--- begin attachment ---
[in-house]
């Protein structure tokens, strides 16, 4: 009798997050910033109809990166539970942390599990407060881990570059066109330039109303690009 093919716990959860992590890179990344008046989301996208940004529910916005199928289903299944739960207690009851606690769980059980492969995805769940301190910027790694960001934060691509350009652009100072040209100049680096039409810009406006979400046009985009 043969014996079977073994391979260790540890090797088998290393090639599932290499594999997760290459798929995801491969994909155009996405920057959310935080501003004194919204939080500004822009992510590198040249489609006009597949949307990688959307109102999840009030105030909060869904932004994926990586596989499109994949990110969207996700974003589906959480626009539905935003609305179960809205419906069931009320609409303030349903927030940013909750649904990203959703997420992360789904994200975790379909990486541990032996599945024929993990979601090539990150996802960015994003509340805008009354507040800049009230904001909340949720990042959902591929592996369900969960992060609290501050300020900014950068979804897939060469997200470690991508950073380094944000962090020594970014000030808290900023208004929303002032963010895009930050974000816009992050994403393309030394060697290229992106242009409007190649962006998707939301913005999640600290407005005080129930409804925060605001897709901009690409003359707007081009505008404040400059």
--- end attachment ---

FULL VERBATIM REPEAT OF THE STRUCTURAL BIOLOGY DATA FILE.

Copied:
[in-house]
């Protein structure tokens, strides 16, 4: 009798997050910033109809990166539970942390599990407060881990570059066109330039109303690009 093919716990959860992590890179990344008046989301996208940004529910916005199928289903299944739960207690009851606690769980059980492969995805769940301190910027790694960001934060691509350009652009100072040209100049680096039409810009406006979400046009985009 043969014996079977073994391979260790540890090797088998290393090639599932290499594999997760290459798929995801491969994909155009996405920057959310935080501003004194919204939080500004822009992510590198040249489609006009597949949307990688959307109102999840009030105030909060869904932004994926990586596989499109994949990110969207996700974003589906959480626009539905935003609305179960809205419906069931009320609409303030349903927030940013909750649904990203959703997420992360789904994200975790379909990486541990032996599945024929993990979601090539990150996802960015994003509340805008009354507040800049009230904001909340949720990042959902591929592996369900969960992060609290501050300020900014950068979804897939060469997200470690991508950073380094944000962090020594970014000030808290900023208004929303002032963010895009930050974000816009992050994403393309030394060697290229992106242009409007190649962006998707939301913005999640600290407005005080129930409804925060605001897709901009690409003359707007081009505008404040400059």